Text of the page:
|Racing to Win|
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Navigate the ins and outs of a lifetime of career, financial, relationship, moral, and health decisions with Joe Gibbs-a man who has taken home sport's most prestigious prizes, the Super Bowl Trophy and NASCAR''s Winston Cup. Gibbs candidly admits his own mistakes and shares the life lessons he's learned and will show you how to make life choices by building relationship teams that will do well.
|Three: Do What You Love|
Racing and football. Football and racing. My dual loves have colored my life as far back as I can remember. Of course, in my youth I could never ha imagined a career in which I led superstar football players to three NFL championships in front of millions of people on television. Nor could I possibly imagine that my occupation would one day involve racing $150,000 cars at speeds of 200 miles per hour in front of more than 100,000 fans. As I was growing up, I was excited just to play sandlot football and race in our local soap box derby.
But I could dream!
I grew up in the small town of Enka, North Carolina, near Asheville. My brother Jim and I loved to play all sorts of sports, and our mom was glad to get us out of the house. Our dad, Jackson Cephus Gibbs, was a big man-a highway patrolman and a rough, tough, rumbling type of guy with a generous heart and friendly personality. But Dad drank too much, too often. He had grown up in a home with an absentee father and had never finished high school. He met Winnie Blalock, and they married young. Dad was a hard worker, and he provided well for our family-and he always took care of my mother. I learned from him early on that a man could do pretty much whatever he put his mind to, as long as he didn’t give up.
Because both Mom and Dad worked outside the home, I spent a lot of time at the home of my Aunt Louise and Uncle Walter, my mother’s brother. It was Uncle Walter who first helped make soapbox derby racing carts for Jim and me. I loved cars and grew up fascinated with hot rods and racing. I couldn’t wait to get behind the wheel! The town had a few streets built on steep hills, and my first sensation of speed came from racing down the streets, thinking, This is as fast as anyone has ever gone! My soap box was probably pegging all of twenty miles an hour.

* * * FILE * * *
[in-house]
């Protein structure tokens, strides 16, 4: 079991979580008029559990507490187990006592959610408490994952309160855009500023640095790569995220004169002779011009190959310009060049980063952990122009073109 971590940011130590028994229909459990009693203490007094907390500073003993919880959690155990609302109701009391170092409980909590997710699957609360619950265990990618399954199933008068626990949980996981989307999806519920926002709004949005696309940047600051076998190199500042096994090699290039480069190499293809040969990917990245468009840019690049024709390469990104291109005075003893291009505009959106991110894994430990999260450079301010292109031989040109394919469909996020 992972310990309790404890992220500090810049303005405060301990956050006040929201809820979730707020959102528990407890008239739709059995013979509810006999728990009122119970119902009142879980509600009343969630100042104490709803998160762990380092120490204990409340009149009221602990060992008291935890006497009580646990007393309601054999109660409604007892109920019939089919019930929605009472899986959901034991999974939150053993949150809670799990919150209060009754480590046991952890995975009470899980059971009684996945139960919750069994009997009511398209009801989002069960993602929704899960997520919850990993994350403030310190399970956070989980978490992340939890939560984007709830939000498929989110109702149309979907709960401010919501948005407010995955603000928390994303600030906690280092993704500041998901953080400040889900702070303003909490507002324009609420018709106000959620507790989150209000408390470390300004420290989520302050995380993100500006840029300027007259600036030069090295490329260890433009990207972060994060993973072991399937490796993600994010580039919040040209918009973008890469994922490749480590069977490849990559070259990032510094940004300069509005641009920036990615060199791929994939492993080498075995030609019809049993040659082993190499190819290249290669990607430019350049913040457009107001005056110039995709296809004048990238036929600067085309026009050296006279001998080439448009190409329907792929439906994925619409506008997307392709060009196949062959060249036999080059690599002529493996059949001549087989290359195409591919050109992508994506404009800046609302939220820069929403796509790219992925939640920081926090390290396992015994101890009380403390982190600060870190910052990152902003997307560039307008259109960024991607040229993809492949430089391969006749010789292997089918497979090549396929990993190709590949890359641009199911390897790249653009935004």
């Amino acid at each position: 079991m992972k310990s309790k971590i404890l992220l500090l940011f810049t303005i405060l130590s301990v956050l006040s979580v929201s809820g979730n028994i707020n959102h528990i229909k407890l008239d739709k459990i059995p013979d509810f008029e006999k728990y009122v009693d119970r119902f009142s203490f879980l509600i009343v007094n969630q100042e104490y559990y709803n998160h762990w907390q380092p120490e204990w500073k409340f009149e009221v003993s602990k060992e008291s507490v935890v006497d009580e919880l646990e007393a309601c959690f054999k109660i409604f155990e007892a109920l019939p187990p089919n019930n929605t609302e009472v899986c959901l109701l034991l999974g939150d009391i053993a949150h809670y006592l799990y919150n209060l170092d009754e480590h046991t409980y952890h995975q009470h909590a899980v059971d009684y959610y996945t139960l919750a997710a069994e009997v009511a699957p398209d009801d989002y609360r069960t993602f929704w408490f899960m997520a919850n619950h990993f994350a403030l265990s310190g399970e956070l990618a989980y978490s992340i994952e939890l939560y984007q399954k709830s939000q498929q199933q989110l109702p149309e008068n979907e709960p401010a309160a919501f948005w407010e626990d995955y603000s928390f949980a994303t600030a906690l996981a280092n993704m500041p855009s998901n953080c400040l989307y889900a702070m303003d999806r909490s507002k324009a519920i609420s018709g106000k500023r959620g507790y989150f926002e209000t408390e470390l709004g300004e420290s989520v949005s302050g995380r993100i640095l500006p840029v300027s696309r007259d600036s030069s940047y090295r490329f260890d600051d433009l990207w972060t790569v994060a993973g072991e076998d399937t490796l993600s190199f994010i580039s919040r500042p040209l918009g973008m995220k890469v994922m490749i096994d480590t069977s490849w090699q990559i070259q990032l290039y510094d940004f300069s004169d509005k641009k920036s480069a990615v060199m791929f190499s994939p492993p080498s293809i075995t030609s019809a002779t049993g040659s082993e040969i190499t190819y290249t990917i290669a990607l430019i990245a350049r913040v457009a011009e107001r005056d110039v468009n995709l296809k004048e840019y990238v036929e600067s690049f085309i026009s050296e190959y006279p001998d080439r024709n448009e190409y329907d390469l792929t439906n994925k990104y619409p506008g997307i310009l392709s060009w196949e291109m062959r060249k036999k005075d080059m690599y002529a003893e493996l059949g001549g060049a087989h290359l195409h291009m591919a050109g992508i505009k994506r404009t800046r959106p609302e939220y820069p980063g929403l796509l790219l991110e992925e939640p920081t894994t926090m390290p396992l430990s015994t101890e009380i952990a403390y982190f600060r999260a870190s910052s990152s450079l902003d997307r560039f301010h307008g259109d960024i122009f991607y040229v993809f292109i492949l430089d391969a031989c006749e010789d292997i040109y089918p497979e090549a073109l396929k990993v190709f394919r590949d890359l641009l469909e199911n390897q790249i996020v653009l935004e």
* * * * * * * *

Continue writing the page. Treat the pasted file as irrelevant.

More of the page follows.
Whether on wheels or on runners, I was fascinated with speed. We can build it better, Uncle Walter. We can make it go faster!
If you’re going to build a great career, you had better have a strong foundation. My career has been built on rock-solid values that I first learned as a child at home and in church. As a nine-year-old boy, I committed my life to Jesus Christ. Looking back now, I can see how that one decision has impacted every aspect of my life. Of course, when I walked to the front of that little church to acknowledge my faith in God and my need of a Savior, I had no idea just how far-reaching that choice would prove to be. All I knew was that I was being taught in school that my life was an accident, that a couple of amoeba had met in a puddle a few million years ago and eventually evolved into a man and woman. My science teachers were teaching me that I was nothing more than a bunch of grown-up goo.